The Obama administration thinks it is necessary to try and minimize the potential damage of the Palestinian move in the UN, said the U.S. official. Extreme acts by Israel the day after will not help, they will only make the situation worse, he added.

Clinton told Netanyahu that such punitive steps against the PA would only weaken it, which would not serve Israeli interests, said a senior Israeli official. Clinton emphasized that steps such as annulling the Oslo Accords or freezing Palestinian tax funds could bring about dangerous consequences, including the collapse of the PA, said the official.”

Clinton warns Netanyahu not to punish Palestinian Authority for UN bid, Barak Ravid, Haaretz

USA might be able to exercise pressure on Israel on this - to prop up/support Palestinian Authority. 

But the problem is - Egypt’s move to support Hamas and pushing moves/changes in West Bank. By so far, repeatedly, experts on Egypt say USA has no leverage/influence towards Egypt’s policy/decisions. 

But the situation after this Gaza war - is different. Ceasefire settlement and following negotiation setup - in this USA might have more leverage toward Egypt. 

Have to wait and see how - Egypt/Morsi (and Hamas) would make moves on power balance between Hamas and Palestinian Authority in West Bank. 

November 22, 2012, 11:20pm  2 notes

▸ [Obama-Israel] US urges Israel not to build in E-1 areas, Jerusalem Post

Washington pressuring Israel not to allow construction in area located between Jerusalem and Ma’aleh Adumim as a possible response to the Palestinian bid for statehood recognition November 29 at the UN.

Washington is urging Israel not to allow construction in the area known as E-1 between Jerusalem and Ma’aleh Adumim as a possible response to the Palestinian bid for statehood recognition next week at the UN, The Jerusalem Post has learned.

Building in E-1, which would create contiguity between Jerusalem and Ma’aleh Adumim to the northeast beyond the Green Line, is something various Israeli governments have long wanted to do, but which US opposition has prevented.

Building there is one of a number of measures Jerusalem has discussed as a possible retaliation for a Palestinian statehood bid.

As Haaretz reported earlier, Clinton/USA warned Netanyahu/Israel not to punish Palestinian Authority for UN status upgrade move. So this Jpost’s report is about that Clinton’s warning included specific request not to build on E1, which basically disables Palestinian state from emerging in a contiguous shape.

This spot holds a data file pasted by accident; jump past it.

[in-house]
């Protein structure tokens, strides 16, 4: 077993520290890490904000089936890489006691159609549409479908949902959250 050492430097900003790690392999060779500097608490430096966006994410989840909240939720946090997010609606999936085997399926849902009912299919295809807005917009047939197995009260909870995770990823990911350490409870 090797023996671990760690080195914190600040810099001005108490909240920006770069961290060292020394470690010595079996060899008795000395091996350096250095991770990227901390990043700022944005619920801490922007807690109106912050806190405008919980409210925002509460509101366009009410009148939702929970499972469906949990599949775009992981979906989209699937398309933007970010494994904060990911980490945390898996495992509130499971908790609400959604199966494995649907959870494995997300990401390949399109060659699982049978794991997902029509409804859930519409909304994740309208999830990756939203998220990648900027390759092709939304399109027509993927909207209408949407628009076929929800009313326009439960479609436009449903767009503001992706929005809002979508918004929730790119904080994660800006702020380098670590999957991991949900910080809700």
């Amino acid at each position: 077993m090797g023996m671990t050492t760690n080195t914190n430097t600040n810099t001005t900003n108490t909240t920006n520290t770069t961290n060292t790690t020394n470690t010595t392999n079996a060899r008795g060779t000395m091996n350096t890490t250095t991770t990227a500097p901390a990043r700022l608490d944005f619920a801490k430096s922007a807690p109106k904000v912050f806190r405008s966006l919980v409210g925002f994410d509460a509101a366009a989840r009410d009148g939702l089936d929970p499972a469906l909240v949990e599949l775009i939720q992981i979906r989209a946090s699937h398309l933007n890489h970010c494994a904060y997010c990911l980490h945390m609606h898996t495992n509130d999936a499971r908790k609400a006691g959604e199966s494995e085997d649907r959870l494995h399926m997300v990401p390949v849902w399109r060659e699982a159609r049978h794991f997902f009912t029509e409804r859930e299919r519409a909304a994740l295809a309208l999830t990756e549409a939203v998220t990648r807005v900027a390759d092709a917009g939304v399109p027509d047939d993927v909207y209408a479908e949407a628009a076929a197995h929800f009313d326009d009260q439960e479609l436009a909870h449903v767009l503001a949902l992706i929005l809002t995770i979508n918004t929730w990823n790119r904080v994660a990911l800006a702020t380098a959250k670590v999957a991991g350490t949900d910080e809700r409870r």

Then again, on this ‘E1’ problem - there really isn’t good map/visual. NGOs make such complicated map at such small image size - doesn’t contribute to public understanding of the issue. They do need to make 

  1. More easy, clear visual
  2. Concise description of issues (particulars in bullet points) 

Even on Wikipedia’s entries, descriptions are - not clear:

This plan, if fully implemented, will cut off East Jerusalem from its Palestinian surroundings once-and-for-all, and critics of the plan say this is the real intention of this policy. The massive bubble is intended to cut the West Bank in two, and the E-1 plan is intended to seal off eastern Jerusalem and cut it off from the West Bank.

The severing of the northern part of the West Bank from the southern part will also result from the plan’s implementation, resulting in the total isolation of east Jerusalem residents from their natural Palestinian environs.

According to the Palestinian presidential chief of staff, Rafiq Husseini, “The E1 plan would separate the northern and southern West Bank from East Jerusalem, which would prevent the establishment of Palestinian state”

http://en.wikipedia.org/wiki/E1_Plan

There is a separation wall running to ‘bubble in’ (‘envelope plan’) Eastern side of surrounding area of Jerusalem - (can’t be even sure how much it is completed or not) 

And within them? - filling E1 area will 

  1. cut off Northern and Southern West Bank?
  2. also East Jerusalem become isolated enclave, unreachable from West Bank’s Palestinian area? 

cf: http://www.peacenow.org/entries/archive1100#.UK71FOO32xE (re: Bush Jr admin opposed E1 plan)

[Seems, it’s called Jerusalem ‘envelope plan’, greater Jerusalem plan, Jerusalem security envelope plan etc. Encircling surrounding area with separation wall, and then filling E1.] 

The most ‘telling’ and comprehensive map I found is this (I don’t know why any organization cannot make easily intelligible map/visuals.)

E1 is the area light blue in the middle. 



Source: jpost.com

Nov 22, 2012, 9:56pm  0 notes      

One more!

One more!

 
“All border crossings are to be opened 24 hours after the ceasefire takes effect, easing restrictions on travel of people and goods in and out of the Gaza Strip.”

Details of the Egyptian-sponsored truce deal between Israel and Gaza - Al Jazeera Blogs

Wat.

Al Jazeera intentionally fabricating or Arabic version had different text D: 

English version said re: border issues nothing is decided, and will be dealt with in next 24 hrs. 

November 21, 2012, 2:07pm  1 note

 
“"Yes, to armed resistance" was scrawled on the outer wall this week, but quickly painted over.”
in West Bank, Palestinian Authority hasn’t done enough - says angry West Bank, Rebecca Collard, The National (UAE)

November 20, 2012, 5:23pm  1 note